Why You Should Always Patch-Test New Skincare Products

When you choose your facial cleansers, such as serums, toners, mists, masks, and moisturizers, just to name a few of the popular epidermis-targeting options out there, you surely aim to find products that bring out the best in your skin. On the other hand, you also need to avoid products that can cause unwanted and perhaps unexpected issues. We're talking about everything from dryness and red spots to itching and burning, according to GQ. That's not to mention peeling, blisters, and even swelling.

When something irritates your skin, it can actually be sparked by two separate problems. "The first is an irritant contact dermatitis, which happens quickly — within minutes to hours of exposure. The second is an allergic contact dermatitis, which takes repeated exposure to the product and days to develop — at least 4 days," board-certified dermatologist Carly Roman of Seattle's Modern Dermatology explained to GQ. While other factors can also contribute to a negative reaction, like sweat drying on your skin or using products on a face that haven't been washed first, you definitely need to know what ingredient can produce immediate or gradual reactions. 

That's why it's so important to do a patch test before you add new products to your skincare routine.

A patch test can save your skin from pain and damage

While you might assume that there are a few random ingredients in skincare products that might cause an occasional negative reaction, the American Academy of Dermatology (AAD) points out that there are actually over 15,000 substances that could be potentially problematic when it comes to allergic reactions alone. Um, yikes!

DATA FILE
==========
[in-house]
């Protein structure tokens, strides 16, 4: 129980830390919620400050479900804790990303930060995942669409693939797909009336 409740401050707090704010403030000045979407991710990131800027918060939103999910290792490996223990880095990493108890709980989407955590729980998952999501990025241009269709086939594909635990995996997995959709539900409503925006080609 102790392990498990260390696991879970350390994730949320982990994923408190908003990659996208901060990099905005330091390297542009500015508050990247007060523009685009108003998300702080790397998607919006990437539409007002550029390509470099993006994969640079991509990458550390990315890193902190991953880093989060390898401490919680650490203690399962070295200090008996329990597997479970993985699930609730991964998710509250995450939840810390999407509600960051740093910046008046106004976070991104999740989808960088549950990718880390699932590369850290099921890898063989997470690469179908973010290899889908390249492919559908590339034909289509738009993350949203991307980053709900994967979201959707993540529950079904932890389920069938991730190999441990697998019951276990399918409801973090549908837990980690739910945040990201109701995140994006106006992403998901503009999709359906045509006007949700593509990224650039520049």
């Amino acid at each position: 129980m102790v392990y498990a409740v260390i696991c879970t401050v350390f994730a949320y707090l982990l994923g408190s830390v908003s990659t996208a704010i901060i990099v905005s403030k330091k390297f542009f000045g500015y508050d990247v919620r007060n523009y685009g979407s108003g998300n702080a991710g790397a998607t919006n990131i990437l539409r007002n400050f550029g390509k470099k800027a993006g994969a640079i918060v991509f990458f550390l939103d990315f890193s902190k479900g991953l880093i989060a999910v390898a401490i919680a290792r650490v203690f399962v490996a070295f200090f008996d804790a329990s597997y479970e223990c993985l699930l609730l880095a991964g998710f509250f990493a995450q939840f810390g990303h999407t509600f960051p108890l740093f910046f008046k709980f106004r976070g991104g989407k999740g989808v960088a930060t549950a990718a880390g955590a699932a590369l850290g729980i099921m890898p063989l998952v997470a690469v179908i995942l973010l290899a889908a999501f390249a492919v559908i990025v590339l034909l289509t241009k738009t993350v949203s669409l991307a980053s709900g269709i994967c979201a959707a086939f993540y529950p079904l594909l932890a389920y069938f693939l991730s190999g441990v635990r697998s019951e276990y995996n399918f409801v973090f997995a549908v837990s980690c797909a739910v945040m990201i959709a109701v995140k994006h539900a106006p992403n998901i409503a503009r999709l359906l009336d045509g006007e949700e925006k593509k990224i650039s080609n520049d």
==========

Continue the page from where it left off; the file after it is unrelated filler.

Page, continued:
Fortunately, performing a patch test can help you figure out if any of these ingredients are something you need to stay away from as much as possible to avoid potential pain and damage to your skin. A patch test is simply using a small amount of a product on your skin and keeping an eye on how your body reacts, according to Medical News Today. If you don't have a bad reaction, then everything might be fine and dandy, and you may have found your new favorite product. If you're concerned that you might have a delayed or gradual reaction, then you can keep your patch-testing going over the course of a few days to see if any issues develop.

Although a patch test is something that a dermatologist can do for you, you can also easily do a patch test in the comfort of your own home. However, be sure to perform it properly and safely so you can truly rely on the results.

How to perform a proper skincare product patch test

While there's no doubt that performing a patch test for new skincare products is important, it's also key to take proper steps while conducting your test. The American Academy of Dermatology (AAD) lays out a process that you can follow that comes straight from skincare experts.

Suggesting that you perform a full test over a period of a week to 10 days, experts explain that you'll want to use the product you're testing two times each day. Be sure to apply the amount that you would regularly use to one spot that's no bigger than a quarter. Beyond that, opt for an area where the product will stay on your skin, such as on your arm. For cleansers, follow the product's directions or, otherwise, leave the product on for around five minutes before washing it away.

If you have a minor, temporary reaction, this may simply be your body getting used to the ingredients. On the other hand, if you have a severe or ongoing reaction, get it off your skin as soon as possible. You can also use a cooling jelly or compress if needed. Following that, toss the product out and possibly visit a dermatologist if you want more help tracking down the ingredient that's clearly no friend to your skin.